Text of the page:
“I also wanted a little more clarity around the narrator’s appearance,” another student shares after the professor sits again. “What was she wearing? How many drinks did she consume, and did she chug them or sip them with a pinky in the air? Those kinds of details could make this so much more real.”
The others nod. Now that the first critiques have been shared, the others pour out like a collapsed dam. They want more purposeful details,
Too many details, unnecessary dialogue, the writer scribbles in her notebook. Fuzzy timeline. Fix tense shifts.
“I’m concerned about the stereotypes,” a student with a quill pen shares. He sounds very serious, like he’s been practicing this comment in his head. “In this political climate, we’ve got to be really careful about which stereotypes we fulfill and which we disrupt, you know? To have a Latino man commit this crime, and in Mexico City on top of that, I guess I wonder if it can happen in a place that might be more surprising.”
“Though the man is a white Latino-American man,” another student corrects. “I mean, the racial dynamics aren’t exactly problematic in that way. Though I do agree that the gender roles are pretty clichéd. It could definitely be more original.”
“Right, it’s a little clichéd, that’s all,” the quill pen continues. He writes something with wet ink into his private, leather-bound journal.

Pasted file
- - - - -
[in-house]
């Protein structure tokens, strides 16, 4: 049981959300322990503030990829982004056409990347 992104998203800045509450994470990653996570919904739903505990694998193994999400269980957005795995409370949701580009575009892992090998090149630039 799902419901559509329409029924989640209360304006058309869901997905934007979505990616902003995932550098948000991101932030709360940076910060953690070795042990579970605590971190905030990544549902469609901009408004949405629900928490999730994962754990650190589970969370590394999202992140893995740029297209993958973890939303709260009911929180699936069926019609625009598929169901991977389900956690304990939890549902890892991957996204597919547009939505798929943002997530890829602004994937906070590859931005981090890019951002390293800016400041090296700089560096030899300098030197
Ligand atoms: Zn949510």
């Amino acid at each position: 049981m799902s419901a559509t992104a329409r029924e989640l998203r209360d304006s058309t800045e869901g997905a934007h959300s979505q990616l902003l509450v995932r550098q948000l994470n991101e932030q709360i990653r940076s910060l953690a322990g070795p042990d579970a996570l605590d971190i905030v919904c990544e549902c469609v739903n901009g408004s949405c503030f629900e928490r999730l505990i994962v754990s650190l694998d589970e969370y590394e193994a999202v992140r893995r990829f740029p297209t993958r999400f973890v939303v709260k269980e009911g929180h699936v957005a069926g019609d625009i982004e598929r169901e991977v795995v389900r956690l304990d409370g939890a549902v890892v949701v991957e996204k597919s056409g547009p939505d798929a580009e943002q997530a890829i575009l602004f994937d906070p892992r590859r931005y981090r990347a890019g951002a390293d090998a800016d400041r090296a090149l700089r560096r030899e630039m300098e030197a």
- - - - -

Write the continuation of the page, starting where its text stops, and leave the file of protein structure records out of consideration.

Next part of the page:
This is where the cone comes in handy. The writer cannot blabber, “But that’s how it happened!” She cannot define, “And he’s Cuban American, not Mexican.” She cannot defend, “But I don’t remember.” She cannot cry, either, or release the strange laughter she has a new habit of releasing in such moments of recollection.
Instead, she continues to take notes in her notebook. She transcribes every word, to be dissected for value later, when she is alone.
The workshops always end the same. The professor exhales, pushing a shiny chunk of brown hair behind her ear, and looks at the student writer’s face for the first time. The professor’s glance is flirtatiously embarrassed, as though recognizing her partner after an extravagant bout of lovemaking. She smiles, radiant, with all her whitened teeth. “Does our writer today have any questions?” This time the term “writer” is coy, entirely aware of its audacity.
The writer gulps down a stale pond of spit in her mouth and opens her lips. When she tries to speak, she finds an empty well where sound might’ve been gathered. The cone seems to be doing its work. She shakes her head and makes an effortful smile as her peers hand over their copies with apologetic looks that don’t quite meet her eyes.
She stuffs the jagged pages into her bag and, wanting a swift escape, hurries to the door while zipping it. Before she can make it through, her head jolts backwards, followed by her body. She touches her cone-elongated head and laughs as she balances herself. She turns to see the other students, who pause their conversations to stare.
She knows she can take off the cone right there and leave it in the classroom for the next writer to wear, but she feels its tautness on her forehead. It is sealed with sweat to her skin. With the cone, she has three extra feet, extending synthetically skyward. As she traces her pointer finger over the material on her forehead, she feels a surrendering comfort. She moves through the doorway again, this time ducking in order to fit.
All the way home, the writer wears the cone, crouching through doors, avoiding stares, making no sounds at all.